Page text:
• Read It And Weep says


            Exactly on point. I would ask now, what is the plan for the OCA? You elected a new Primate and three years later you dispose him? What is the OCA trying to achieve? What leadership example is its?

            OCA dioceses are shrinking, even the South is now only treading water, episcopal candidates for vacant sees are far and few between, and we will now have another retired bishop? I think this will tip the balance and the OCA will have more retired bishops than they do active diocesan ones. That is quite a “strategic plan!”

            I just can’t figure out why clergy and laity are not getting a bit “pissed off” (pardon my strong language) about this revolving door of Metropolitans if Jonah is ousted? It is getting quite embarrassing and I would think more difficult to justify each passing day as to if the OCA is legit. If given the opportunity, I wonder how many clergy and parishes would leave the OCA?

            What a terrible thing, just days after the repose of Archbishop Dmitri, and we see another act of OCA synodal fratricide. Lord, have mercy!

            • Lola J. Lee Beno says

              I, for one, am getting pissed off. Do I really need to expect every single bishop elevated to Metropolitan to be tossed out when he does something that annoys a group of people? We need stability, people.

              • Lola,

                My thoughts exactly. But of course you can’t trust my opinions because Stokoe says I’m Team Twilight Jonah.

            • I honestly think there’s no plan. There’s no leader, there’s no plan, and there’s no vision.

              A removal of Met Jonah, whether it happens now, or a few months from now, or a year or two from now, will be a complete embarrassment to the OCA, and will create profound questions for many priests and parishes. No one with a sense of propriety could have confidence in such a display of puerile drama.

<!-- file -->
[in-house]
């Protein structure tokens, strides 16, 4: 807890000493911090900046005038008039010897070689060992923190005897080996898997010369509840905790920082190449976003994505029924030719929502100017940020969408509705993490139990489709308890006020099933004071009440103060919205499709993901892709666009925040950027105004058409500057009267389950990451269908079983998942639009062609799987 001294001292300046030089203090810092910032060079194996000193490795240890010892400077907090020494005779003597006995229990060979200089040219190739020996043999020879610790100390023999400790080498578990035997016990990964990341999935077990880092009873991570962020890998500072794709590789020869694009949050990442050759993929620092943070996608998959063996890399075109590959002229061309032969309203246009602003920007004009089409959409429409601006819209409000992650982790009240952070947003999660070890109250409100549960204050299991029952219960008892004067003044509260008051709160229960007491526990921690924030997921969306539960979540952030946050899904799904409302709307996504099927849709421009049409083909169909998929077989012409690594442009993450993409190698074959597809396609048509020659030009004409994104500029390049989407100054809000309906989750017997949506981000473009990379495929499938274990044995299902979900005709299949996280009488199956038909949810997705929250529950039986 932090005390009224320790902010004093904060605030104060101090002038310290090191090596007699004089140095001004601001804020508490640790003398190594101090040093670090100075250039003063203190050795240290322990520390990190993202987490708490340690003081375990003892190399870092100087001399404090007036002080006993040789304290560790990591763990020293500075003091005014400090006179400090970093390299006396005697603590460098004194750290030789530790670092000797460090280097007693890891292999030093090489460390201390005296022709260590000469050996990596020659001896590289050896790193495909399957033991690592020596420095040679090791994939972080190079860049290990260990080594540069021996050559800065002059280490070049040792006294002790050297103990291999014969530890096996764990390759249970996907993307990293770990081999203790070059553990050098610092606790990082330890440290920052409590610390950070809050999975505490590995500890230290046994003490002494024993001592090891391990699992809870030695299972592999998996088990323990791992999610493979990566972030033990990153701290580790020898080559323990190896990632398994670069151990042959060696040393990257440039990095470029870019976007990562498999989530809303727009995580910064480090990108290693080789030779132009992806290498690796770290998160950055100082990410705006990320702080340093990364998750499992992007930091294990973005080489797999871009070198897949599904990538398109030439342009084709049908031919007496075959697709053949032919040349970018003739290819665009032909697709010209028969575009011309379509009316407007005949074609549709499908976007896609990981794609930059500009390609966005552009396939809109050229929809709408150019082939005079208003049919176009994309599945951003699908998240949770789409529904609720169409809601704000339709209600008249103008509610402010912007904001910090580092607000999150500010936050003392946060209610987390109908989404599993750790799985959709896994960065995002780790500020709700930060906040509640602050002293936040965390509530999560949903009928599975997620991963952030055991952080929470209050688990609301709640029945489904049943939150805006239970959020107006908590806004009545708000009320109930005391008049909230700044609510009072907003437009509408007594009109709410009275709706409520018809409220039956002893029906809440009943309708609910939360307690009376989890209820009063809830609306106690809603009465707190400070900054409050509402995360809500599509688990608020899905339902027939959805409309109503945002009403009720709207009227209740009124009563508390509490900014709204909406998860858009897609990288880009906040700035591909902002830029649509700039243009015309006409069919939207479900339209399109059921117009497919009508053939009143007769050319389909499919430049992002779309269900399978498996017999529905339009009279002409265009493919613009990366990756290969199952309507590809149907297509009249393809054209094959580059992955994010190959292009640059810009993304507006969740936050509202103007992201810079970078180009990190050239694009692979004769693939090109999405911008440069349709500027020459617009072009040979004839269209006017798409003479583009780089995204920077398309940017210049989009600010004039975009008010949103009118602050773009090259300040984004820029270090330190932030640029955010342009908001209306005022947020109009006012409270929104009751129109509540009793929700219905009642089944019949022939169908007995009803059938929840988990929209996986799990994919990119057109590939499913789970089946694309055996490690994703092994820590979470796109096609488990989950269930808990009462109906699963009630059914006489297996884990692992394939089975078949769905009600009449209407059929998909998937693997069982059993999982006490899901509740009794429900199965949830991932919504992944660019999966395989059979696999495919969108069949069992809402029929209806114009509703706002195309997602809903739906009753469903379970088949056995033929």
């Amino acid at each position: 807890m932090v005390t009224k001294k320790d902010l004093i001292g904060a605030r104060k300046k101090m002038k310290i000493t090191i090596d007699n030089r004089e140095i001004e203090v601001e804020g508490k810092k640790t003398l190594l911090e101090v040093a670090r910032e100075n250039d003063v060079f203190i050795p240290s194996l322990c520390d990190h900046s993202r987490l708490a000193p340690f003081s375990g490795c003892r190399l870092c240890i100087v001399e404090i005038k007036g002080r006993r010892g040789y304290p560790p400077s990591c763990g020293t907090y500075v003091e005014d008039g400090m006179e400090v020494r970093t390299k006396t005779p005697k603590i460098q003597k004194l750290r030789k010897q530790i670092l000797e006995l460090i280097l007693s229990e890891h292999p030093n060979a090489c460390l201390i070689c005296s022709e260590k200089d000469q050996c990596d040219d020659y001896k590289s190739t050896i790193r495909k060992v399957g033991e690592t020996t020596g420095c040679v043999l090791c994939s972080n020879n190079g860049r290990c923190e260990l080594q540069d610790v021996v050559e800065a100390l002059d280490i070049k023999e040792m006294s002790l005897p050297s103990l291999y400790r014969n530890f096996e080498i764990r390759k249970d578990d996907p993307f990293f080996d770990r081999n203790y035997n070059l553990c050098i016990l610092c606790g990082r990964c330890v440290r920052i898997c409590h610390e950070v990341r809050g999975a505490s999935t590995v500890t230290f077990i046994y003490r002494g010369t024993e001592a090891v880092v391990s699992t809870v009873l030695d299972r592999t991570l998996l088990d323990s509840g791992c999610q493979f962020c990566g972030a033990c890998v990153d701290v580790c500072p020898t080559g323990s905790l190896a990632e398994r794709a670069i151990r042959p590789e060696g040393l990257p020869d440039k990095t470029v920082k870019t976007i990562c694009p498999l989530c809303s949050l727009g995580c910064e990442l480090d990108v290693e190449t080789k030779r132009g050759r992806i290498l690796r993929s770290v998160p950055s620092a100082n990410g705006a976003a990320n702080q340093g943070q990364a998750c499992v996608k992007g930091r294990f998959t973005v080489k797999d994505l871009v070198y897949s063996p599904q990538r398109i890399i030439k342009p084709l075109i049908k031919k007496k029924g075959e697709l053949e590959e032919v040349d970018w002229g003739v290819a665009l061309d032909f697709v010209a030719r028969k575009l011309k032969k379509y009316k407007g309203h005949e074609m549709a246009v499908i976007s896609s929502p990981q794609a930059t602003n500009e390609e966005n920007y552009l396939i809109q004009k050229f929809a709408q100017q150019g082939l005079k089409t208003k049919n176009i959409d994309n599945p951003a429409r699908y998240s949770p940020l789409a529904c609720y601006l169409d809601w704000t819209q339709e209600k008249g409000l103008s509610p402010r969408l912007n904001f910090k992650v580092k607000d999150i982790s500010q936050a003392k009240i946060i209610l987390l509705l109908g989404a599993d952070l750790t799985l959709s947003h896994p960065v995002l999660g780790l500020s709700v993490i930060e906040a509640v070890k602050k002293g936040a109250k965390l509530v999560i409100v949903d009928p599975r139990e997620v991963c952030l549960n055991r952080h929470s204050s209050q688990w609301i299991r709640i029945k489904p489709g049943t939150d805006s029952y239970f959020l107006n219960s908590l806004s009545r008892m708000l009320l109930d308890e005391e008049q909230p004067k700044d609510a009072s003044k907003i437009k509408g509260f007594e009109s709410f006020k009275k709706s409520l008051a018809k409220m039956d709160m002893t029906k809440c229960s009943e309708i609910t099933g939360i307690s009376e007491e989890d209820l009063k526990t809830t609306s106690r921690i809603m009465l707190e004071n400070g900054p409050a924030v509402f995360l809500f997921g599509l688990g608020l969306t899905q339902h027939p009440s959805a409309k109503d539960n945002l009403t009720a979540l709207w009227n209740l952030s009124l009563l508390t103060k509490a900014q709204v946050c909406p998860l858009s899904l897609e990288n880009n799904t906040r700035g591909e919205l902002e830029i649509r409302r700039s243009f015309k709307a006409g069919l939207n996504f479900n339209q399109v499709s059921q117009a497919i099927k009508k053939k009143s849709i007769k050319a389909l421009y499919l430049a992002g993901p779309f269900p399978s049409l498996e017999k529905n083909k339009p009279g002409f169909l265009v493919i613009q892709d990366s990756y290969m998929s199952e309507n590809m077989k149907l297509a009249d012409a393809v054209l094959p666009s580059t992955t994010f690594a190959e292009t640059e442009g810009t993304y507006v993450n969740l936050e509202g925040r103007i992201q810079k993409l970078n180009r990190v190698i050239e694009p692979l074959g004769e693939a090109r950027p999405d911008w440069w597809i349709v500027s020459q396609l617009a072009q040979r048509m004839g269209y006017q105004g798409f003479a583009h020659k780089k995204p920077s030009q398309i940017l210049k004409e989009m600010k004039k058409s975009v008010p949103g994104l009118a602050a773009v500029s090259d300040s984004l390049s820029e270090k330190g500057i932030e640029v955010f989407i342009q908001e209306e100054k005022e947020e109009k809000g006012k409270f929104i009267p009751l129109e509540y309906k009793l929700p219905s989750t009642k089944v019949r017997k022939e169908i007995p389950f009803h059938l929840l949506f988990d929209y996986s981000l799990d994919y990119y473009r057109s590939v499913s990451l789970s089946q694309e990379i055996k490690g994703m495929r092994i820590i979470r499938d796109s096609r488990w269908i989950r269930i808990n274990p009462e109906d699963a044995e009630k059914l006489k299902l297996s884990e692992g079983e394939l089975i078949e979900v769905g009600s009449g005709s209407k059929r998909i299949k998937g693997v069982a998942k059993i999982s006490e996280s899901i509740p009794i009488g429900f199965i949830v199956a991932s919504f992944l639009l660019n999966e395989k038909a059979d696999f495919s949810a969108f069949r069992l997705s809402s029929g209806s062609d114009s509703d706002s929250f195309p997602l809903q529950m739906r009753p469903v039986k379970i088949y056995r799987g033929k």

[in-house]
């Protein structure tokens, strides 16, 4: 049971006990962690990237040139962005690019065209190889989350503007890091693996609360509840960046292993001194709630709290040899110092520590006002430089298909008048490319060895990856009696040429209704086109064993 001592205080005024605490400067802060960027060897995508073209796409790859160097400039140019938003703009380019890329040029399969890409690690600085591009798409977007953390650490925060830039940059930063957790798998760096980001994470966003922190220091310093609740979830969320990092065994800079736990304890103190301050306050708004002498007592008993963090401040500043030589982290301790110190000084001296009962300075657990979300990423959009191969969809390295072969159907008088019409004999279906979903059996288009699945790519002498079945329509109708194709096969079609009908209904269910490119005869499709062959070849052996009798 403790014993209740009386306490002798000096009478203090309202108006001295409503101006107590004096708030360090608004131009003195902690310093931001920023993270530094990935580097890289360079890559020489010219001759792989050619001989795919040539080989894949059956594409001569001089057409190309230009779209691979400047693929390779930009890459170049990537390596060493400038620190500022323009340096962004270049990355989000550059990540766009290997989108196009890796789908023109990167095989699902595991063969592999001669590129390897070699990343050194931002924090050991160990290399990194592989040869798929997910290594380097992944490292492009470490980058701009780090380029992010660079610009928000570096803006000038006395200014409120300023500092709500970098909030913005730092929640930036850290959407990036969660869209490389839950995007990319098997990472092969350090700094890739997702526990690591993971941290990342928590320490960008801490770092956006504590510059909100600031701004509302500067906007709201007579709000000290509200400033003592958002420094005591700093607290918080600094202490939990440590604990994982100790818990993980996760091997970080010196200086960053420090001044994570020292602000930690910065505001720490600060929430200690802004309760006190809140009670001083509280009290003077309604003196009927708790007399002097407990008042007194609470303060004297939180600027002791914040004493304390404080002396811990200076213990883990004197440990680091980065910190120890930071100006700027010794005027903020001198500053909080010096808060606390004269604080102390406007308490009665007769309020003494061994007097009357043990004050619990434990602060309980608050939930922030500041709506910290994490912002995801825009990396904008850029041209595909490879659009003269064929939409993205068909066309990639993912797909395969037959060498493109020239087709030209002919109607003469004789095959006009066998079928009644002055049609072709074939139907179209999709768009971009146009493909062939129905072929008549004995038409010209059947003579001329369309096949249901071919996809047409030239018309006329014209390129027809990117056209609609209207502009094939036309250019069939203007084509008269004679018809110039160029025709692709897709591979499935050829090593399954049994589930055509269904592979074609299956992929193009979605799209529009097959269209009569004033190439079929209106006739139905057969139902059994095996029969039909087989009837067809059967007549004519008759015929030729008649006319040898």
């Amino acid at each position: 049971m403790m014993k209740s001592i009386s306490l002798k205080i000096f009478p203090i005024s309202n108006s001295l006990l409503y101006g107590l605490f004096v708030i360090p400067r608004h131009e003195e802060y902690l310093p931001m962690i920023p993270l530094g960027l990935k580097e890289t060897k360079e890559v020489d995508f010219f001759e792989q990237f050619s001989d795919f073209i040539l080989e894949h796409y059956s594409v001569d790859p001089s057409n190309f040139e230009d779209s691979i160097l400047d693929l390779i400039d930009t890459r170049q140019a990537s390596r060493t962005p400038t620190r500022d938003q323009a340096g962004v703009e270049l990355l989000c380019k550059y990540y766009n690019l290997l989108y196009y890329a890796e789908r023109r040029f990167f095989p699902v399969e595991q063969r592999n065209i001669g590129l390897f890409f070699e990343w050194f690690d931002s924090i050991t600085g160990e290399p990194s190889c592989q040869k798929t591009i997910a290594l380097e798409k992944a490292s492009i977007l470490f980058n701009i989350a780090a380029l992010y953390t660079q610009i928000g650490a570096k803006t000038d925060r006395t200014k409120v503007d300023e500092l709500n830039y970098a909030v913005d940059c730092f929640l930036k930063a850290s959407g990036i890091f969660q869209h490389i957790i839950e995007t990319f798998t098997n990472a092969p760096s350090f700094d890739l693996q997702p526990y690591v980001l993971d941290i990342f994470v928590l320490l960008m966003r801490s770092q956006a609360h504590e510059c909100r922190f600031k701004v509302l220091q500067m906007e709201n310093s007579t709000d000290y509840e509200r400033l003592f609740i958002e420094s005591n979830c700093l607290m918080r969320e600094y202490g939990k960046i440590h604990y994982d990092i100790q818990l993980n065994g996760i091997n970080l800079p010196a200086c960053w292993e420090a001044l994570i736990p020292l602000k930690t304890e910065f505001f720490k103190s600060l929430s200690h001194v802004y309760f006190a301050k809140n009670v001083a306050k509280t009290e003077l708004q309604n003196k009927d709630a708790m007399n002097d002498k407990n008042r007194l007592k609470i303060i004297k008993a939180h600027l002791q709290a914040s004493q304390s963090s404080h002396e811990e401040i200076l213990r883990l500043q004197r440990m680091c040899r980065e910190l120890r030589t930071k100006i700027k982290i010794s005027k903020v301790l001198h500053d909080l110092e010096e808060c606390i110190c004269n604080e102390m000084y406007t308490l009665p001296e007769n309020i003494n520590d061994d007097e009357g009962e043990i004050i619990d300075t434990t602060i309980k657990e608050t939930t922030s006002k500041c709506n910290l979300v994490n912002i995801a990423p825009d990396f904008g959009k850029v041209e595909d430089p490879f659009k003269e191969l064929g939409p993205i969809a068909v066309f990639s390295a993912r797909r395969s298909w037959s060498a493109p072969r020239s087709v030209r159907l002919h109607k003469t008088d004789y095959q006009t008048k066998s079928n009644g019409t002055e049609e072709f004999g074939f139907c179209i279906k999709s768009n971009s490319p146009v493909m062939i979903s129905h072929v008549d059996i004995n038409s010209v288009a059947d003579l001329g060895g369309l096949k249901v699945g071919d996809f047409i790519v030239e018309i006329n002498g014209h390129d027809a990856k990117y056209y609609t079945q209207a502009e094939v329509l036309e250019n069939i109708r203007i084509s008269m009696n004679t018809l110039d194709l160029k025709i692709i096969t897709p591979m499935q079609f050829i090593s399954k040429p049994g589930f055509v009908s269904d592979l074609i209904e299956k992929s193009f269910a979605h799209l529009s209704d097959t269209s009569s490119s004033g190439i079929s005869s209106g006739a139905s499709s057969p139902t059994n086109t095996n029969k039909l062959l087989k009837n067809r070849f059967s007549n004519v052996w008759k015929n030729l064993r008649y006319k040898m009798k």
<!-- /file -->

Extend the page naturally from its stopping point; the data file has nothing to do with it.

Priests and people are not openly getting “pissed off” as you say, but I assure you, many are privately. The problem is that the Stokoe cabal has so skillfully mastered wielding their internet sword, destroying anyone who gets in their way, that most priests and lay leaders who want to speak out are cowed into silence. (The irony that Stokoe mastered what he accused Kondratick of is delicious, isn’t it?) I believe that many priests are simply waiting for the next act in this sick play. They quietly minister in their parishes, hope they don’t call attention to themselves for fear of being the next target, and then maybe make it to the age where they collect their pension, breathe a sigh of relief and get out.

              (Actually, as a post script, I would say that even after a priest retires, breathing a sigh of relief may not be an option anymore. Other internet forums are going after dead priests now, so I guess the saying should be, “You can run, but you can’t die.”)

          • Carl Kraeff says

            Apples and oranges, my friend.

        • Carl,

          As usual, you twisted and cut and paste and screwed up – AGAIN. In your posting of the policy, you missed prior paragraphs which clearly state that the bishop only informs the committee at his discretion.

          7.01. Authority of Bishops: (a) Diocesan Bishops have full hierarchical authority for all Church activities within the diocese, including all matters concerning allegations of sexual misconduct. Bishops may fully exercise that authority in accordance with these Policies, Standards, and Procedures, and may impose any clergy discipline not requiring action of a Church court.
          (b) Bishops also may refer all or any part of a review or investigation of allegations of sexual misconduct to the Office for Review of Sexual Misconduct Allegations, which is created in paragraph 7.02 below, or may request assistance from such office in connection with the matter.
          7.03. Duties and Responsibilities for Reviews and Investigations: (a) The Office for Review of Sexual Misconduct Allegations shall, at the request of the Bishop with jurisdiction, assist the Bishop in reviewing, investigating, or dealing with allegations of sexual misconduct. In accordance with the Bishop’s request, the Office for Review of Sexual Misconduct Allegations may supervise and administer all or any part of the review and investigation.

          If you’re going to quote the policy, get it right.

          • Carl Kraeff says

            I honestly missed that; just started with the reporting and investigations stage. On the other hand, don’t you think that the parts that I did quote supports flexibility of a bishop? I am referring to 8.04(a) and 9.01 (a).